Goal conversion rates are holding high with BMM keywords converting at 30%+ for the small sampling that has been taken recently. 🙂
Goal conversion rates are not as good for non-BMM keywords, which are only converting at 10% for the small sampling that covers the same time period. 😐
When we remove our BMM and highly targeted “Exact Match” keywords, and then analyze conversion rates for the remaining Expanded Broad Match and Phrase Match keywords, we encounter no conversions for the sampling that covers the same time period. 🙁
Broad Match Modifier = Controlled Keyword Advertising + Increased Exposure + Higher Conversion Rates
Overall AdWords campaign conversion rates were coming in under 14% prior to the down turn and BMM launch. Since then conversion rates for this campaign have doubled and are over 28%. Quite an improvement.
I am failry certain that results for each campaign and ad group will vary depending on volume of impressions and clicks, word length of search query string, competition and matching options, but current metrics point towards positive returns.
Broad Match Modifier Triggered Ads Showing for Searchers in the United States
It is also worth noting that even though the Broad Match Modifier keyword targeting is currently only available to pay per click advertisers in the United Kingdom and Canada, BMM triggered ads are displaying on SERPs for searchers in US. This gives current Canadian and English advertisers a larger audience to test this matching on.
Modified Keyword Example Generated from a US Campaign:
Based on comparing this campaign’s BMM visits to past broad matched clicks, these results are consistent with keywords matched to Canadian campaigns that have been generating traffic from this new match type for the past few weeks. Whoo Hoo!
Do you have any additional AdWords PPC Targeting or Broad Match Modifier comments? Feel free to share your thoughts.
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I do like your idea of seeing what impressions triggered an ad, and what I think would be even better is if they showed you a whole selection of historical searches that would have triggered an ad, and allowed you to to yay or nay each, and from there do a broad *negative* match to refine what you do and do not want to show for, instead of making you exclude phrases only in exact match form. Then they might have something viable.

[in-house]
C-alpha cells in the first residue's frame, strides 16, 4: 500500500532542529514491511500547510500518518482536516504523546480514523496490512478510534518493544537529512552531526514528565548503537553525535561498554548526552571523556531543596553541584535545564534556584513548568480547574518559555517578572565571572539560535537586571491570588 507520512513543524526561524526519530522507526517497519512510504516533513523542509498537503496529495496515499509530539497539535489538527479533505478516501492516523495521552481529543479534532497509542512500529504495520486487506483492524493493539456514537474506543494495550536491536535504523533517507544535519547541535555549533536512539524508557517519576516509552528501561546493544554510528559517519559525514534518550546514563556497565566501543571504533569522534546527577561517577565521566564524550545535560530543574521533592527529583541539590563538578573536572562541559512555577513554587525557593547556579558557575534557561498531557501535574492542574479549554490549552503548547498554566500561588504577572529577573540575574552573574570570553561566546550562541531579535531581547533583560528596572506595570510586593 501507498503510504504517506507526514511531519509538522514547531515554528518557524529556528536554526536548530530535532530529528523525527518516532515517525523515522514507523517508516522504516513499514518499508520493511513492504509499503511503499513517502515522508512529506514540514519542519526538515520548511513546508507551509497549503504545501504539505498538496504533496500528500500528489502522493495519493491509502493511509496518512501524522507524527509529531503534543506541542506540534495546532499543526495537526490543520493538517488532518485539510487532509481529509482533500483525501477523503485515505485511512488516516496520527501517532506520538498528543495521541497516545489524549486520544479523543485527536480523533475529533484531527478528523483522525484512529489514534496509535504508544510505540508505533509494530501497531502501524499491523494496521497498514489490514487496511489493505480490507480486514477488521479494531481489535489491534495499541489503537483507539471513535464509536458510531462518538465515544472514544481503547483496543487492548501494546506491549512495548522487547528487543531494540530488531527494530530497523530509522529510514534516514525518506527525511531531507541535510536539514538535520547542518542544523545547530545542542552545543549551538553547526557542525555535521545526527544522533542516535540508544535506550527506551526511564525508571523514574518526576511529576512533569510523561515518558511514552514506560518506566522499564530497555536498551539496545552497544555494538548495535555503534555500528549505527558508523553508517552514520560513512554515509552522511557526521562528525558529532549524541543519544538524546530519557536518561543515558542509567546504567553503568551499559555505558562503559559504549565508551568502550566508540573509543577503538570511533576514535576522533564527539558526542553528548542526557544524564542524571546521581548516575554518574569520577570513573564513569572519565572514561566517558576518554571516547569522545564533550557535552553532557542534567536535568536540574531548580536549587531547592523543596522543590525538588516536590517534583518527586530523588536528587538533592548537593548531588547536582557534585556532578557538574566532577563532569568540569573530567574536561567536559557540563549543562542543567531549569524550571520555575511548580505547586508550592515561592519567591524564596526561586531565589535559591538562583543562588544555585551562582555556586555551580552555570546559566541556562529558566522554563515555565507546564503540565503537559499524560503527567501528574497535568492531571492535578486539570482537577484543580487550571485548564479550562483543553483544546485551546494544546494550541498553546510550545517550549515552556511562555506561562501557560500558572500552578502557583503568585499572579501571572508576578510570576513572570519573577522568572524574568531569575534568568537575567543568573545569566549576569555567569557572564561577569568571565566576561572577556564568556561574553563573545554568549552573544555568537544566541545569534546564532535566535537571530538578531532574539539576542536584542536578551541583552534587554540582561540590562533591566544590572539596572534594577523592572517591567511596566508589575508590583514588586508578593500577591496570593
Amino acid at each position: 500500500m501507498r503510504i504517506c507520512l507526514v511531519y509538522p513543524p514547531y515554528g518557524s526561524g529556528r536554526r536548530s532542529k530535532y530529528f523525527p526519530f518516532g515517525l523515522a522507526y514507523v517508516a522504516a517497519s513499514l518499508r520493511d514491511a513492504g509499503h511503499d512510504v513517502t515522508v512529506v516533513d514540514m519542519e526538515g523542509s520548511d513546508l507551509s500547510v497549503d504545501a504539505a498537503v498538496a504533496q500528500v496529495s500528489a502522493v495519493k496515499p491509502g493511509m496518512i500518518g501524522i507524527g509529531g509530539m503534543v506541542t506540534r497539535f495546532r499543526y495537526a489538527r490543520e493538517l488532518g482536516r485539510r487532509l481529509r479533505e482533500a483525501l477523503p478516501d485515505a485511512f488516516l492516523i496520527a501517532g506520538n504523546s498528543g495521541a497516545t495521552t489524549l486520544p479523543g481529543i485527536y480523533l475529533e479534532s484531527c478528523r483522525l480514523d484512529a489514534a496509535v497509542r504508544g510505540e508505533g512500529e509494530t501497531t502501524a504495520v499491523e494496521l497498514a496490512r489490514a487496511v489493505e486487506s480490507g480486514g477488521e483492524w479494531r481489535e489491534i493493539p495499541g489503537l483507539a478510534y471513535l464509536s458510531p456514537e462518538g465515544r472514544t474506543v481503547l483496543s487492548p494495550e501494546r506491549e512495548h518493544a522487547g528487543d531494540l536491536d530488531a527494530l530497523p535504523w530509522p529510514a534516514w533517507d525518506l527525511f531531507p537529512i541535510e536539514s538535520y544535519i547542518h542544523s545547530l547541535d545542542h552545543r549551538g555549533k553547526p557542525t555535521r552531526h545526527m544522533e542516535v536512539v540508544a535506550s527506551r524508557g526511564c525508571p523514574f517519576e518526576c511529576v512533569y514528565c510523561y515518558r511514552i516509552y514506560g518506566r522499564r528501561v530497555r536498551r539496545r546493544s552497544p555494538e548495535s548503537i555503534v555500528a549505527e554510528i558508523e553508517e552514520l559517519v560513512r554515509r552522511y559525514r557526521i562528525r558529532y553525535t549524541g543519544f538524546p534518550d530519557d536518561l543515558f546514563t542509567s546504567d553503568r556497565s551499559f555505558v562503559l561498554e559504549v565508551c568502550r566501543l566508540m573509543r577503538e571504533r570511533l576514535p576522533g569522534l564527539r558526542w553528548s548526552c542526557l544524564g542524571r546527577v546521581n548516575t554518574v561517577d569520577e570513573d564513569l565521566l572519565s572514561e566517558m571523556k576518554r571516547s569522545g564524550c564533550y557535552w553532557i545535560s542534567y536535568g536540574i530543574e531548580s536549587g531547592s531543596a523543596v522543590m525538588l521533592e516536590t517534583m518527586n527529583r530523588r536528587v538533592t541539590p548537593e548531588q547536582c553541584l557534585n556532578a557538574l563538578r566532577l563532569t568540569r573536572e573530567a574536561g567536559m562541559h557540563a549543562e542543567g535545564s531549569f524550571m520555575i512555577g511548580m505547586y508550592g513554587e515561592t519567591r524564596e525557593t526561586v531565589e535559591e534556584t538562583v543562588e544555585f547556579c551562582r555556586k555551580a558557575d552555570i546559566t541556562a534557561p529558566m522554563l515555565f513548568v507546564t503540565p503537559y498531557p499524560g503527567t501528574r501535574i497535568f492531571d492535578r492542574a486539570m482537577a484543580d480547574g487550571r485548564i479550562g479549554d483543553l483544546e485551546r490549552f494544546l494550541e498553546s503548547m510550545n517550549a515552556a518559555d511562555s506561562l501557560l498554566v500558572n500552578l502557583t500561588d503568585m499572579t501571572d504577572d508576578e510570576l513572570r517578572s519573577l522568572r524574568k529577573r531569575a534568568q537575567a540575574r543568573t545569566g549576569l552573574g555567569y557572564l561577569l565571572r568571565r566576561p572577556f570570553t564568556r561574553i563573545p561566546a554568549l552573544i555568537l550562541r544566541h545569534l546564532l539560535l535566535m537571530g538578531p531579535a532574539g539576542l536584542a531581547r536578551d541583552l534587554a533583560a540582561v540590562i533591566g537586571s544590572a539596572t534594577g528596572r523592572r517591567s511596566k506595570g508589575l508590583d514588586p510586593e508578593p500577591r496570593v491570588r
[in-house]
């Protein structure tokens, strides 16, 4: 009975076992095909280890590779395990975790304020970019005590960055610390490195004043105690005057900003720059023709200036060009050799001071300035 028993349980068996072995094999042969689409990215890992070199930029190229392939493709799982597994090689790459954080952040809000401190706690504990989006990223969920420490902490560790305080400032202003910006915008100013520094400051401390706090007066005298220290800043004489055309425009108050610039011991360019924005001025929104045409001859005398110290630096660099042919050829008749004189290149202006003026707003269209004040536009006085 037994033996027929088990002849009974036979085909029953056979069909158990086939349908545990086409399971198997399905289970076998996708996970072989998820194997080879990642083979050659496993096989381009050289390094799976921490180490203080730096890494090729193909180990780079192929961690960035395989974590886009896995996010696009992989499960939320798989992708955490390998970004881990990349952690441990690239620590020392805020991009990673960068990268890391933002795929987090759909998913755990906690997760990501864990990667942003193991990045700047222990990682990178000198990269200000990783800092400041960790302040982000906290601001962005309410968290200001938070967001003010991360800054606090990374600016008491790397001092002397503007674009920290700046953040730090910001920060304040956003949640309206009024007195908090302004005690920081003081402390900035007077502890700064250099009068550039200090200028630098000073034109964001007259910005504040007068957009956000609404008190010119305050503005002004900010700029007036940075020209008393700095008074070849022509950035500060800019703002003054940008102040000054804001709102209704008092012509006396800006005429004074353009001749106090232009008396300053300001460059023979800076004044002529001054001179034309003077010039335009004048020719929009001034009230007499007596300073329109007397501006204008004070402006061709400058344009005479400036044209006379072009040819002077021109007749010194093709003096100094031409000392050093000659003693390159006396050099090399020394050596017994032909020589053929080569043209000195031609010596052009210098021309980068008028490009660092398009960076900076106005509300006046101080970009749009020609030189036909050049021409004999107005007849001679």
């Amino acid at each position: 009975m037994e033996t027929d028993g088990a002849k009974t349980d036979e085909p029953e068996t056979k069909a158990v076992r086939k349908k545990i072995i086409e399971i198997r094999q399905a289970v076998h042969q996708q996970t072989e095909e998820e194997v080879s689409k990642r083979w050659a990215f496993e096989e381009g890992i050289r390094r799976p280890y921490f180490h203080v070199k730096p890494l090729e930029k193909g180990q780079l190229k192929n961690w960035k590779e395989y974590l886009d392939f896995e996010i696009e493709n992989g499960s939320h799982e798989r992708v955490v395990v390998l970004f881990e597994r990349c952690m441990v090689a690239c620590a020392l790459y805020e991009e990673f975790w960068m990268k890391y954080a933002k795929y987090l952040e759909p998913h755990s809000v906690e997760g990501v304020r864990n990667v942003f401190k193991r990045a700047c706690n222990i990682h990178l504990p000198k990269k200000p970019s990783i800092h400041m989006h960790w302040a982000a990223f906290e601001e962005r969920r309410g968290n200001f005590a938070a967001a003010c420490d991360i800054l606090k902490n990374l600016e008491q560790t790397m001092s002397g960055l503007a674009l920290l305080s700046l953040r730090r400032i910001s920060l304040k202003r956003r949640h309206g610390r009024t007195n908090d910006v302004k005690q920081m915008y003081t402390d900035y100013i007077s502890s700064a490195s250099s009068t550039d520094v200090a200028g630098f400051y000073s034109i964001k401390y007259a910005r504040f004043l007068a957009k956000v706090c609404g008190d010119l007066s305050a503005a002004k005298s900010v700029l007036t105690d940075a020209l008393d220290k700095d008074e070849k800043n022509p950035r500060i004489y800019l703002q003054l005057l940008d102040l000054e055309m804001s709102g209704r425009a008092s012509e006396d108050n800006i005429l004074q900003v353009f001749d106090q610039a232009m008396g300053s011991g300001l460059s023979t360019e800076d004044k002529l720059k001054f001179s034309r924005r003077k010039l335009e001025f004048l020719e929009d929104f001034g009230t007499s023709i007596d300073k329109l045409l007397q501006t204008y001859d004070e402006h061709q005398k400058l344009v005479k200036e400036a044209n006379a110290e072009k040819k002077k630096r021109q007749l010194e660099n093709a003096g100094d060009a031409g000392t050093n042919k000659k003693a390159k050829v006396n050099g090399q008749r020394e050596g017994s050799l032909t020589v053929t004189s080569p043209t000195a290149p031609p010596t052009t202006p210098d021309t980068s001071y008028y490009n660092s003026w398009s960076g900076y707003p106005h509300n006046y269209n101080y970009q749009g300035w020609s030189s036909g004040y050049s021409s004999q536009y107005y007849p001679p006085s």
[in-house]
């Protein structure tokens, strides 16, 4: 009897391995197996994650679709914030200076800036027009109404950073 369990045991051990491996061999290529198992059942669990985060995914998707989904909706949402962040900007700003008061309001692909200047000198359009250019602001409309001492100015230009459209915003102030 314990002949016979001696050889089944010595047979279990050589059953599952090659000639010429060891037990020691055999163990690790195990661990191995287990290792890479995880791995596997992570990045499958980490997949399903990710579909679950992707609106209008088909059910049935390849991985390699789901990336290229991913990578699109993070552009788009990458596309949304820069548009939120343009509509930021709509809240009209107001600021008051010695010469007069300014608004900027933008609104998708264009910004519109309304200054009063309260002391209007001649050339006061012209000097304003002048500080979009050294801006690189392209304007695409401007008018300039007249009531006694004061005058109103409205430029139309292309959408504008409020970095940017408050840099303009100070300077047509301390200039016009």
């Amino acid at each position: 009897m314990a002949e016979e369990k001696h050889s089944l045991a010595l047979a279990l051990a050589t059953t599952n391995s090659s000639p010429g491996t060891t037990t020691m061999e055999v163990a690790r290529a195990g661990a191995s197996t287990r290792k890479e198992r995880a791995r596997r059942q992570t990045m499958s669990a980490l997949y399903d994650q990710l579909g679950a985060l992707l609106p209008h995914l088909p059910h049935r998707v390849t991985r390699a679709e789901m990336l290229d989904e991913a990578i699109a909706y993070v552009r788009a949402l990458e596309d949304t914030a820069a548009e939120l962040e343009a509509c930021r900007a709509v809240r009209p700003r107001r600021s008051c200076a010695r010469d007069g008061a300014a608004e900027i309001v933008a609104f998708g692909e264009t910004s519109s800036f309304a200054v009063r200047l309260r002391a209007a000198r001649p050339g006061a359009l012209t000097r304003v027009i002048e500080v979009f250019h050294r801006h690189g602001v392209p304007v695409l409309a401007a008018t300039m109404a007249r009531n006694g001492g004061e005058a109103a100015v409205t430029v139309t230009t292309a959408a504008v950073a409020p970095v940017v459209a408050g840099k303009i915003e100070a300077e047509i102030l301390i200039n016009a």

Good idea about some sort of Historical Search Impression report. Google could analyze any new or existing AdGroup, gauge your keywords against the historical query data and provide you with a list of remaining matches after they have filtered out any of your existing negative keywords.
Great post! For so long I’ve also been frustrated with the expanded broad match problem and now with modified broad match, I’ve seen a better CTR, conversion rate and CPA than phrase & exact match alternatives. Big Win! 🙂
Now we just need them to update AdWords Editor so that it’s a little easier to change lots of keywords to BMM.
Earlier today I actually made mass campaign changes through AdWords Editor where I added BMM keywords based on existing broad match versions. The simplest way I found to do this was to copy the keyword lines from AWE into an excel spreadsheet and make search & replace changes there. Then copy the changes back into AWE through the “Add/Update Multiple Campaigns” button/feature.
James you’re absolutely right, this is the easiest way at the moment, but would be nice not to have to use excel!
Can we use BMM for UK focused campaigns or do we have to actually be in the UK?
It currently depends on what country your AdWords account is set-up for. So if your account is set-up in the United Kingdom, then you already have access to this. If your account is set-up in the US and you just want to target the UK, then this will not be active for you yet.
Also, I am not sure if you have to be physically located in the UK or if your payment option just has to be British Pounds, but having both would be good:)
Thanks for a very good summary.. I just have one question which is the effect of BMM keywords on content campaigns running with contextual targeting (not managed placements) so will the new match type affect the Google robots searching for the relevant websites?
If I correctly understand what you mean, then this could affect content network campaigns. Since modified broad match has to do with keyword control and match types, this can affect the actual keywords that Google needs to match in order to trigger your content ads. I’ll know more once I examine a few more display network campaigns.
Thx for your replay..
But i think it’s not clear enough the actual effect that this will have on the content campaigns. As in contextual targeting it’s about themes more than match types. And i think nothing was said before about match types in those campaigns all we know that the Google robots links our keywords to the relevant sites and we have to make a related theme ad groups with relevant keyword list..So will this new match type prevent some ads that could appear in the broad match type from appearing now with the new BMM match type ?
I appreciate your help!